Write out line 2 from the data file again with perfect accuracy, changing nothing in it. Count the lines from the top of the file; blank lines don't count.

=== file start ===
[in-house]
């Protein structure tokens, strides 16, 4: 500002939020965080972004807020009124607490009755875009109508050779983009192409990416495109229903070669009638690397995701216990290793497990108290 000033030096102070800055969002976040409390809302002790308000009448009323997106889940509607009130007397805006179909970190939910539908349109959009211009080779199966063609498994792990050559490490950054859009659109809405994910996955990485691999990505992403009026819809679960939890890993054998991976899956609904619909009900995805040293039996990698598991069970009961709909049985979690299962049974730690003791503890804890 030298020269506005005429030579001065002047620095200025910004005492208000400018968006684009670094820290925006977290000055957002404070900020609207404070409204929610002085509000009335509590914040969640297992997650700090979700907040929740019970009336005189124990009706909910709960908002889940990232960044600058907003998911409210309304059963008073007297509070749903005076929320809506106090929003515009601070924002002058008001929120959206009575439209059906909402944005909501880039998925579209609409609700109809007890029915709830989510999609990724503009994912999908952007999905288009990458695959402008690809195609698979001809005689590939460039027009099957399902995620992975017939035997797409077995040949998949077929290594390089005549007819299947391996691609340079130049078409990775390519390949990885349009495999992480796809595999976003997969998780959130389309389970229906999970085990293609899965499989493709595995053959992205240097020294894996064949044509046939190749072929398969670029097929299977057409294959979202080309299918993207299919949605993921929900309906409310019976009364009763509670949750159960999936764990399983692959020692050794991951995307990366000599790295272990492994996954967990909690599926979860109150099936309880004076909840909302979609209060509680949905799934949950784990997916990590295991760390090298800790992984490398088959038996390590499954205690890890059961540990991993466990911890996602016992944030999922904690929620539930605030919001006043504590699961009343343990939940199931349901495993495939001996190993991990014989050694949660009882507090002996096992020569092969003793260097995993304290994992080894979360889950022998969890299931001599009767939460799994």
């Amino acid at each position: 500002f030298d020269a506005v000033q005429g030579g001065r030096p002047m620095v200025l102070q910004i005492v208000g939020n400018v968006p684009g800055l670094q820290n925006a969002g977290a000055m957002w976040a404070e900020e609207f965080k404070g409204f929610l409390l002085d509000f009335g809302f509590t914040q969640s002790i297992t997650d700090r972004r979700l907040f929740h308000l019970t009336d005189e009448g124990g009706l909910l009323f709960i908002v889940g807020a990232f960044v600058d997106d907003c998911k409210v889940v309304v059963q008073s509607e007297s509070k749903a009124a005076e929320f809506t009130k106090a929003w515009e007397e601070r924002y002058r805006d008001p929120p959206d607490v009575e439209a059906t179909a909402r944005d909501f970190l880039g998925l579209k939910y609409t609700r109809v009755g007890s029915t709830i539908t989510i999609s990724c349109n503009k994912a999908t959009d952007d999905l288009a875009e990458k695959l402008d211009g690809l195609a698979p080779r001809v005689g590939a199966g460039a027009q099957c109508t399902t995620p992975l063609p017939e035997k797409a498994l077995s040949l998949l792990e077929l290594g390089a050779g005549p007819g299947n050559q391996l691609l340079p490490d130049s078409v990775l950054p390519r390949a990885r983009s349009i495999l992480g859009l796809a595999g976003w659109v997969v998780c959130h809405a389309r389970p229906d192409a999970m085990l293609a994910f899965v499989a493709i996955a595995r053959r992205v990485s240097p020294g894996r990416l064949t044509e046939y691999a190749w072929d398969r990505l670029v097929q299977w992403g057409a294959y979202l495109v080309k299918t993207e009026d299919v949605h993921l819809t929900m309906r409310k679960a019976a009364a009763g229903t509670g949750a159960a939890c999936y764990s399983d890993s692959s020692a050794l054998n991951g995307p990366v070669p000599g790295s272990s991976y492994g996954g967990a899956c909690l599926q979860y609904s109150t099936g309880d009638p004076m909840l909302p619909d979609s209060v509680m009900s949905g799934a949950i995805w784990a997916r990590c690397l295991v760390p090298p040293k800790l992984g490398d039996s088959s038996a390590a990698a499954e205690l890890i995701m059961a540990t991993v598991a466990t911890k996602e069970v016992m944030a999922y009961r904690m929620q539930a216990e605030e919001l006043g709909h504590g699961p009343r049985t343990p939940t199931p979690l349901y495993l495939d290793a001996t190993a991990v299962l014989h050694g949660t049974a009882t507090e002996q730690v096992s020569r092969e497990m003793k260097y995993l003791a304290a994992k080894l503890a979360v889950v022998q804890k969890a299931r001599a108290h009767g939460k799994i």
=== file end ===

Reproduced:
């Protein structure tokens, strides 16, 4: 500002939020965080972004807020009124607490009755875009109508050779983009192409990416495109229903070669009638690397995701216990290793497990108290 000033030096102070800055969002976040409390809302002790308000009448009323997106889940509607009130007397805006179909970190939910539908349109959009211009080779199966063609498994792990050559490490950054859009659109809405994910996955990485691999990505992403009026819809679960939890890993054998991976899956609904619909009900995805040293039996990698598991069970009961709909049985979690299962049974730690003791503890804890 030298020269506005005429030579001065002047620095200025910004005492208000400018968006684009670094820290925006977290000055957002404070900020609207404070409204929610002085509000009335509590914040969640297992997650700090979700907040929740019970009336005189124990009706909910709960908002889940990232960044600058907003998911409210309304059963008073007297509070749903005076929320809506106090929003515009601070924002002058008001929120959206009575439209059906909402944005909501880039998925579209609409609700109809007890029915709830989510999609990724503009994912999908952007999905288009990458695959402008690809195609698979001809005689590939460039027009099957399902995620992975017939035997797409077995040949998949077929290594390089005549007819299947391996691609340079130049078409990775390519390949990885349009495999992480796809595999976003997969998780959130389309389970229906999970085990293609899965499989493709595995053959992205240097020294894996064949044509046939190749072929398969670029097929299977057409294959979202080309299918993207299919949605993921929900309906409310019976009364009763509670949750159960999936764990399983692959020692050794991951995307990366000599790295272990492994996954967990909690599926979860109150099936309880004076909840909302979609209060509680949905799934949950784990997916990590295991760390090298800790992984490398088959038996390590499954205690890890059961540990991993466990911890996602016992944030999922904690929620539930605030919001006043504590699961009343343990939940199931349901495993495939001996190993991990014989050694949660009882507090002996096992020569092969003793260097995993304290994992080894979360889950022998969890299931001599009767939460799994």